This article was originally published in Digital Learning Magazine in my Column, “The Tech Savvy Classroom”
What Skills and Behaviors Does Your Classroom Environment Value?
There are many things that educators are called upon to teach that aren’t in the curriculum. These range from the norms of speaking, to the norms of appropriate dress and basic manners. In recent years digital citizenships skills have been added to that list as schools address safe and healthy online behavior. This pattern often repeats itself; a new societal need appears and, willingly or not, teachers are thrust into the breach. For example, before there were societal norms for cell phone use, teachers were some of the first to face the dilemma of “when is it appropriate to use your cell phone.”
For the classroom teacher this can be difficult because training is very rarely available to teachers in a timely manner. This lack of training results in teachers having to do their best, acting in good faith to address pressing issues.
So when I first saw the World Economic Forum’s Future of Jobs report listing the top 10 skills many years ago, I truly struggled with how I could provide my students with these skills.
None of the skills on the list were things easily provided to students via lectures, PowerPoint presentations , or by simply disseminating information. The skills presented on the WEF list are best learned through experience. Much like riding a bike, swimming, or learning to walk, direct instruction is not the most effective way to teach these skills. An environment that teaches these abilities in context – through first-hand experience is the key.
Each environment, be it a jungle or a classroom, values certain behaviors and skills over others. So what does the classroom environment that effectively teaches these skills look like? For many, the answer is a classroom built upon the principles of Project Based Learning. A lecture on “creativity, originality, and initiative” might give students information, but a long term project aimed at solving a real-world, authentic problem will give students the opportunity to actually DO these things.
Here it might be helpful to ask, “What skills and behaviors does a lecture-based classroom value?” Not that lecture is completely without value, but lectures and direct instruction don’t foster the skills that will be valued in the future world of work. In the UK and the US, it’s estimated that nearly 70% of professionals work remotely at least one day of the week. The communication, problem solving and self management skills that are necessary to be successful when working from home or working remotely are natural to a PBL classroom.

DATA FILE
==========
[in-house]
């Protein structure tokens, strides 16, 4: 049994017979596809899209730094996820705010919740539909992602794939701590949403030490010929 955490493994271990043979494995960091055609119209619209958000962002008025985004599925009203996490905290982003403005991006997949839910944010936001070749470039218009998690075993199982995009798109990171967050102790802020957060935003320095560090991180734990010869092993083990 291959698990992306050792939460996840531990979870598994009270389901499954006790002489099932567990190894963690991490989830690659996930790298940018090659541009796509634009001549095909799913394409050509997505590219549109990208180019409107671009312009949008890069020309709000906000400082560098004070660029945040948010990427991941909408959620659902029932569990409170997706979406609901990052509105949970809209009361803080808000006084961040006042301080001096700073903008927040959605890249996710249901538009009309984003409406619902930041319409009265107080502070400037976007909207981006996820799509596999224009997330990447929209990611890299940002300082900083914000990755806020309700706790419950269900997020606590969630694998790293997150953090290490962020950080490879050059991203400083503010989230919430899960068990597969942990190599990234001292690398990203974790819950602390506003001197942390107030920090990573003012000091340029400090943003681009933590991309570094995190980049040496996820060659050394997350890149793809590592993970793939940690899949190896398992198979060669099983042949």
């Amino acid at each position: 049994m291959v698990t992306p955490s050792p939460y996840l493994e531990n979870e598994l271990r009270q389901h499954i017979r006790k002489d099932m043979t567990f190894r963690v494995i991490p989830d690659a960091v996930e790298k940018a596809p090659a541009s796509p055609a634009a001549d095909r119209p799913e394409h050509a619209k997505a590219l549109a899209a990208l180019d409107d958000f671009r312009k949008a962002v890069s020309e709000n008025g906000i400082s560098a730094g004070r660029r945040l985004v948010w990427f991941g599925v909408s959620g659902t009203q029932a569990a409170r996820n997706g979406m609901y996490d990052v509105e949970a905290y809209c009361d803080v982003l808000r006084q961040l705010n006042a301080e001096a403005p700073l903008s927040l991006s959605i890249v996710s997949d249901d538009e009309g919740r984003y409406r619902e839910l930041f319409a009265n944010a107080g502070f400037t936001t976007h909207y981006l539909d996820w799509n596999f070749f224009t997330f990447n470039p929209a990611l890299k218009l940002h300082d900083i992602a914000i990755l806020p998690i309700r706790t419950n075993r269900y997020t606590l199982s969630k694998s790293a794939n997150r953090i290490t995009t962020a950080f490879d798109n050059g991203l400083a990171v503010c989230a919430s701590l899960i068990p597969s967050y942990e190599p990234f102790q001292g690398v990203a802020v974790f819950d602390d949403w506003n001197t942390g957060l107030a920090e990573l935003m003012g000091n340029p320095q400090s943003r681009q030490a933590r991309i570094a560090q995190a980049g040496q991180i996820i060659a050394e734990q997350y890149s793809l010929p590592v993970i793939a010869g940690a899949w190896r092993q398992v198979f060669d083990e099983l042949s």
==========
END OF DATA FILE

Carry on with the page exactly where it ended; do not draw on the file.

Adapting To This New Environment
Asking, “What skills and behaviors does your classroom environment value and promote?” can help teachers to reflect upon the type of activities they value. For many teachers, this increasingly leads them to the creation Project Based Learning opportunities for students.
Initially, when making the shift, it can be a struggle to redefine classroom rules and procedures. Students will be doing more independent work and should have the agency to choose their focus. As they get more comfortable, it begins to feel less necessary to tightly control each moment in the classroom. With time, as students get more comfortable with the increased independence they have gained new classroom norms begin to emerge.
One difference is how “on task behavior” is redefined. At any given moment, a student could be doing a variety of learning activities and still be on-task. It might take a while to get used to the fact that on task behavior does not mean 30 students all performing the same task, and that a classroom is focused and orderly even when students work looks different from student to student.
At times, the work of sustained inquiry can be frustrating and involve multiple attempts and repeated failures. Many teachers are forced to reconsider some basic classroom procedures. Many teachers who make this transition describe doing more to empower kids to take care of their needs. If their stress levels ever got higher than 3 on a scale of 0 to 5, they had the right to step away collect themselves until they were ready to learn, and then get back to their work. Other discuss the need to force themselves to sit back and let the kids wrestle with ideas, rather than jumping in to provide an immediate solution when kids begin to struggle. That can take some effort since it can go against our natural instincts.
Schools who are looking to work on Project Based Learning might want to start by asking a pretty basic and seemingly silly question. “What is the policy for students who want to use the bathroom?” While it may seem ridiculous at first, it is actually a good way to learn how much freedom students in the building have to make decisions for themselves. If a school is strict about bathroom procedures (which is the ability of the students to address their most basic biological needs), how comfortable will they be handing the students a measure of control over their learning needs? This freedom may vary depending on grade level obviously, but on the whole if students are not empowered to make real decisions about their learning, if they have to run every possible decision past the teacher to be sure that it is “okay,” PBL is going to struggle at your school.